Jeannie Johnston announces US stops
Thursday, 27 March 2003
Will the Jeanie Johnston be coming to a port near you? The long-awaited famine ship replica project has announced new ports of call.

With the long-awaited Jeanie Johnston soon arriving in America, the company backing the project has announced new ports of call.

Although beset by numerous setbacks and funding difficulties, Ireland's replica famine emigrant ship set sail from Kerry in bitter weather and heavy winds in mid-February. The crew and ship survived severe gales and made it safely to Tenerife in the Canary Islands in mid-March.

With a new complement of sail trainees who joined the Jeanie Johnston in Tenerife for the voyage to the US, the ship departed under Captain Tom McCarthy on March 14.

Captain McCarthy intends to retrace the voyage of Christopher Columbus. The ship called at the island of La Gomera in the Canaries and will berth briefly at San Salvador in the Bahamas - Columbus' first landfall in the New World - from where the Jeanie Johnston will sail for West Palm Beach in Florida.

Adding to the already announced ports in the United States, Chief Executive for the Jeanie Johnston Company, Denis Reen, disclosed ports in Washington DC, Maryland, Pennsylvania, New Jersey and New York. The schedule for the ship's tour to date includes the following:

  • West Palm Beach, Florida, April 17-28, 2003
  • Savannah, Georgia, May 2-12, 2003
  • Charleston, South Carolina, May 15-19, 2003
  • Washington DC, May 28-June 2, 2003
  • Baltimore, Maryland, June 3-9, 2003
  • Philadelphia, Pennsylvania, June 12-23,2003
  • Trenton, New Jersey, June 23-26, 2003
  • Bristol, Pennsylvania, June 26-30, 2003
  • New York, July 3-14, 2003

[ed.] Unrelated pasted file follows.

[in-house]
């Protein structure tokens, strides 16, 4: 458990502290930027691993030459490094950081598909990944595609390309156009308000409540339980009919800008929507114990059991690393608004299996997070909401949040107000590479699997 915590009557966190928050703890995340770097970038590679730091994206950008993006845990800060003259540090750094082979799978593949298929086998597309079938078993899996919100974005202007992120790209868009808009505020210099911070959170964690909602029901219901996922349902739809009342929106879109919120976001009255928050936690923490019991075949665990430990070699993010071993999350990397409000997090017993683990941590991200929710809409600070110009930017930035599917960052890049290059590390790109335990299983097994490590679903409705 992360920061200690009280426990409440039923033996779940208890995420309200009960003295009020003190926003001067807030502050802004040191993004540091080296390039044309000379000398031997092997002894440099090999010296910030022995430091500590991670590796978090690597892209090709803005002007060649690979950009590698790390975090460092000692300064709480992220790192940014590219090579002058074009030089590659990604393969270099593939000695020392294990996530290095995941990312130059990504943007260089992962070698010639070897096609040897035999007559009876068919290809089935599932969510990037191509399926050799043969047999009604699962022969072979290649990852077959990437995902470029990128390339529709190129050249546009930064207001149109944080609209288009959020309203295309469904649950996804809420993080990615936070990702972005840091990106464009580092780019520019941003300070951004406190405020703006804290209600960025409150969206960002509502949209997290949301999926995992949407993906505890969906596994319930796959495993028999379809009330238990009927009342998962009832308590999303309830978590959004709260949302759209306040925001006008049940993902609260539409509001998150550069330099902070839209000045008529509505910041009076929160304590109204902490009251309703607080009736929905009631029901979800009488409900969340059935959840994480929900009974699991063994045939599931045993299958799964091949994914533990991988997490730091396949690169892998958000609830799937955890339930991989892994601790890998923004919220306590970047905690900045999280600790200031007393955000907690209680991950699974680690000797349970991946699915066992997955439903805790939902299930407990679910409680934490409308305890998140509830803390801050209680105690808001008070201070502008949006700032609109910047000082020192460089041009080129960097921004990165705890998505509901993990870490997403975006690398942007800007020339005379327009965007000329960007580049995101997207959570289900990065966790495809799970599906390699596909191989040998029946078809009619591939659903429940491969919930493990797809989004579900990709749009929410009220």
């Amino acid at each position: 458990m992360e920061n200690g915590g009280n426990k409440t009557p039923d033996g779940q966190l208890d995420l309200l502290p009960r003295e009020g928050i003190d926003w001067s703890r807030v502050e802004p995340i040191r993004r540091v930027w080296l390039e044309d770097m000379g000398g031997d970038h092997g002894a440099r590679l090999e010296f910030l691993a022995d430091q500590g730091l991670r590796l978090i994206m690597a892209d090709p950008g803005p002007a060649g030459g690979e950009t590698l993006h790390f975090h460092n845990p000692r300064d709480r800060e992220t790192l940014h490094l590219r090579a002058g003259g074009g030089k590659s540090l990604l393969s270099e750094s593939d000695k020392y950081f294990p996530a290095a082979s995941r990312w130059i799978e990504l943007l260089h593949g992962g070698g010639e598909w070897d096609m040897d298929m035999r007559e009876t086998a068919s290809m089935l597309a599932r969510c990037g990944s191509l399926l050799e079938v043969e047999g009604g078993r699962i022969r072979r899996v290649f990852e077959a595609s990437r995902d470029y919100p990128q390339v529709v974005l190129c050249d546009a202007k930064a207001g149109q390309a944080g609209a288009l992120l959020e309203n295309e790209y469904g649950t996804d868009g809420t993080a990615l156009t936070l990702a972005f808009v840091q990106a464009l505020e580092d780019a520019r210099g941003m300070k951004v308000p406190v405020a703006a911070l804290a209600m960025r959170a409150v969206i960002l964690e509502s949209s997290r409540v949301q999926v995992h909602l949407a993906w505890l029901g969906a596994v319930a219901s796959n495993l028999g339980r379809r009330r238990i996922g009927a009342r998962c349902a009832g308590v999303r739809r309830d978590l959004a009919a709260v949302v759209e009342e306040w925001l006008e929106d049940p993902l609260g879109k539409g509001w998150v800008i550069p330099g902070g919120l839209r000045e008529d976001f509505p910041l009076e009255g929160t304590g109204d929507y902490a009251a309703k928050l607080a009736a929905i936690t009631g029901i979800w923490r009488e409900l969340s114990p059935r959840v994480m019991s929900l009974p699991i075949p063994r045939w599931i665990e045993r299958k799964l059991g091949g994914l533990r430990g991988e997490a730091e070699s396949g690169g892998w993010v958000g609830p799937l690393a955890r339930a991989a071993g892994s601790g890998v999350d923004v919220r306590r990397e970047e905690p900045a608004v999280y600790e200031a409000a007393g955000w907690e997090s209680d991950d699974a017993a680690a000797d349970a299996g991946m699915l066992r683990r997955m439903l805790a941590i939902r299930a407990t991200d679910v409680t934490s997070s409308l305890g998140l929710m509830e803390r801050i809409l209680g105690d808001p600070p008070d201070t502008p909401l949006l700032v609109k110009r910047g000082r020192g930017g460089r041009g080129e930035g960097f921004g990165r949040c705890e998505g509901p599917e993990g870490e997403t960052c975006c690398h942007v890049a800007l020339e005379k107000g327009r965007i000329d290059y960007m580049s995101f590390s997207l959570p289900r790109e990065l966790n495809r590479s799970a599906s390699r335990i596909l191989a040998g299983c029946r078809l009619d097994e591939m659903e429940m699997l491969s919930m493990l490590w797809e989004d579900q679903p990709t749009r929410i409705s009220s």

Following these ports, the ship will visit cities in Rhode Island and Massachusetts and continue to areas north of Boston during August and September concluding her tour in Canada, where the original Jeanie Johnston was built in 1847. She will return home to Tralee, Co. Kerry, in early October.

At every stop, the Jeanie Johnston will open to visitors, giving visitors a sense of what it was like to sail on a famine ship. The original Jeannie Johnston set sail on its maiden voyage to Quebec on April 24, 1848, at the height of the famine. Over the next seven years, the ship made 16 journeys to North America, sailing to Quebec, Baltimore and New York, without losing any of the 2,500 passengers it carried across the Atlantic.

Organisers say the Jeanie Johnston celebrates a spirit of unity and cooperation amongst nations of the world. As Denis Reen puts it, "The Jeanie Johnston is an international monument to collaboration. People from Ireland, North and South, the United States, Canada and all over the world have joined forces to make Jeanie's voyage to North America possible." The ship is a non-profit project supported by the Irish Government, the EU, state agencies, County Kerry municipal authorities, corporate sponsorship and private donations.

Visit the Jeannie Johnston web site for more information and reports as it makes its voyage to the States.

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